Your credit is important when you want to borrow money because lenders want to make sure you're creditworthy. If you have a home mortgage, its effect on your credit will depend upon how new it is, how high the balance is, the balances on your other debts and whether you have a good pay history.
Your credit after buying a house will improve over time if you make your payments regularly and don't run up your other debts.
Why Have Good Credit?
Your credit history is important if you plan to engage in modern commerce. Potential creditors will review your credit history to determine whether they should loan you money based upon the type of borrower you are. Your credit history can affect your ability not only to open a credit card, but also to buy or lease a car, find an apartment, buy a house and sometimes even get a job, depending upon the nature of the work.
What Is a Credit Score?
A credit score is a number assigned to your credit history by a credit reporting agency. The higher the number, the better your credit. Each credit reporting agency has its own algorithms for calculating credit scores, although typically, your score won't vary much from agency to agency if the agencies are using FICO.
The three largest agencies – Equifax®, Experian® and TransUnion® – use the FICO model for credit scores, and 90 percent of all lenders prefer using FICO scores to make lending decisions due to its uniformity.
How Credit Scores Are Calculated
Your FICO score is based upon algorithms that analyze the information in your credit report and decide how risky it is to lend money to you.
Your FICO score is based:
- 35 percent on pay history. If you make your payments regularly and on time and have no missed payments, your score will be higher than it would be if you've been delinquent.
- 30 percent on how much you owe in total. If all your credit cards are maxed, your score will be lower, even if you pay on time.
- 15 percent on how long you've had credit. Your score may be lower if you're new to the borrowing game and have only had credit history for a short time.
- 10 percent on the type of credit you have and whether it's a mix of different types of debts. Your score looks better if you have a variety of accounts, like credit cards student loans, car loans and mortgages.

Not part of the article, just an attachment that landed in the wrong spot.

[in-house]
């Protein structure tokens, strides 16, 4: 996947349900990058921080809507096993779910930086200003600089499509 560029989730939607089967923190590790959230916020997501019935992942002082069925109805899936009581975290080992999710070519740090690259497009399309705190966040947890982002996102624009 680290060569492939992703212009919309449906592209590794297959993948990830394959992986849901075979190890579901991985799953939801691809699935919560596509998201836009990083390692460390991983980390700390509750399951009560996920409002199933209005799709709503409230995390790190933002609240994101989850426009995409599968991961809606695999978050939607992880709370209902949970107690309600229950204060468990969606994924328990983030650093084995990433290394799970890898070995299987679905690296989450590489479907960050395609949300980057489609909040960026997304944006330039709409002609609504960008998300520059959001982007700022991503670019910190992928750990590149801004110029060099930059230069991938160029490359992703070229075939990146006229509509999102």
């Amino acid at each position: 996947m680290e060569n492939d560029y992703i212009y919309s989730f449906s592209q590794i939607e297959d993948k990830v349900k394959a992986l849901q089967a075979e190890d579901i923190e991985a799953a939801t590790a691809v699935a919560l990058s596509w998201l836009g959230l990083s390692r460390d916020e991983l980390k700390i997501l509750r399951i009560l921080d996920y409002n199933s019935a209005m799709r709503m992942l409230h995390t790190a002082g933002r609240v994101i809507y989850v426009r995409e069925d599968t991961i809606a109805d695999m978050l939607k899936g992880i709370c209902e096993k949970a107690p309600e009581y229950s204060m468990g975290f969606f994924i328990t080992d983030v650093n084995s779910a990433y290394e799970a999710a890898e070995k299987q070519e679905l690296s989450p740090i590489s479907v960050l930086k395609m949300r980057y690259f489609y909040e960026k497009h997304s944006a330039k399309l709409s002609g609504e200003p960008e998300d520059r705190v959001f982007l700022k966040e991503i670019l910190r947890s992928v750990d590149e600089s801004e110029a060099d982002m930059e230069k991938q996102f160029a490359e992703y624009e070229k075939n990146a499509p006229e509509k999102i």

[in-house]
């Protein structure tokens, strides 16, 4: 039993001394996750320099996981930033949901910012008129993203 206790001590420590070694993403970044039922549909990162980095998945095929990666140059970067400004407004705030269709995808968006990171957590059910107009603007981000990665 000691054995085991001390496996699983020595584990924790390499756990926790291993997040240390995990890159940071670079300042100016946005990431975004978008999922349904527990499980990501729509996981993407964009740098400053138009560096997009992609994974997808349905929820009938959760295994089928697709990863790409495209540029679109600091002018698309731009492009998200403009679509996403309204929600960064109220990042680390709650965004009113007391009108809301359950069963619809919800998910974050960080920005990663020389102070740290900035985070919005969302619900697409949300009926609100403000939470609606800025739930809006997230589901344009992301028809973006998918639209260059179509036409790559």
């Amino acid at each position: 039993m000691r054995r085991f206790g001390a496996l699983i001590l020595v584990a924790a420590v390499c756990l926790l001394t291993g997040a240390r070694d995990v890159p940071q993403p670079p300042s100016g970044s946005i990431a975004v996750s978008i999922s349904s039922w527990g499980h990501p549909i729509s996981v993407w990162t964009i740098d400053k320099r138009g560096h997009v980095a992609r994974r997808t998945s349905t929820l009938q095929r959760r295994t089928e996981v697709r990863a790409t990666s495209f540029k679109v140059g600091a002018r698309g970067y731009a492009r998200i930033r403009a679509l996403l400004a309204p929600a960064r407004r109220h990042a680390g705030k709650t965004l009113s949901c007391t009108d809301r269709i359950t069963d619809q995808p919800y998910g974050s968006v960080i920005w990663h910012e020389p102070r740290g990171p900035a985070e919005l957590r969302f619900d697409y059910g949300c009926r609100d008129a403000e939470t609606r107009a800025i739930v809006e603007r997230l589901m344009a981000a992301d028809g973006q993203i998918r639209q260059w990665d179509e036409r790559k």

- 10 percent on how many of your accounts are new accounts. Opening several new accounts in a short span can ding your credit score.
Your credit score can also be affected if you have a lot of new inquiries. If you've been applying to a lot of different places for credit, each time a potential creditor checks your report a notation is made, and your score can decrease.
Credit After Buying a House
When you buy a house and take out a mortgage loan to pay for it, the mortgage will affect your credit. Whether the effect is negative or positive will depend upon your overall credit history and whether you pay your mortgage on time.
Negative Credit Effect From Mortgage
If your credit score dropped after a mortgage application, a few different variables may be at play. You probably had a few lenders perform hard inquiries on your report to get the mortgage. You will also suddenly have a very large debt that you didn't have before, and your higher total debt load may make you seem like a credit risk.
Positive Credit Effect From Mortgage
Once the dust settles after you close on your house, if you pay on time and you pay every month as promised, your credit score will increase. As stated above, pay history makes up a whopping 35 percent of the calculation for your credit score. People who pay their bills as agreed and on time are a lower risk than those who do not. If you pay your mortgage on time every time, your credit will steadily get better.
- Credit.com: Here’s What Happens to Your Credit When You Buy a Home
- FICO: How to Repair Your Credit and Improve Your FICO® Scores
- Experian: How to Improve Your Credit Score
- FICO: What Is a FICO Score?
- FICO: What's in My FICO® Scores?
- FICO: What's the Difference Between FICO® Scores and Non-FICO Credit Scores?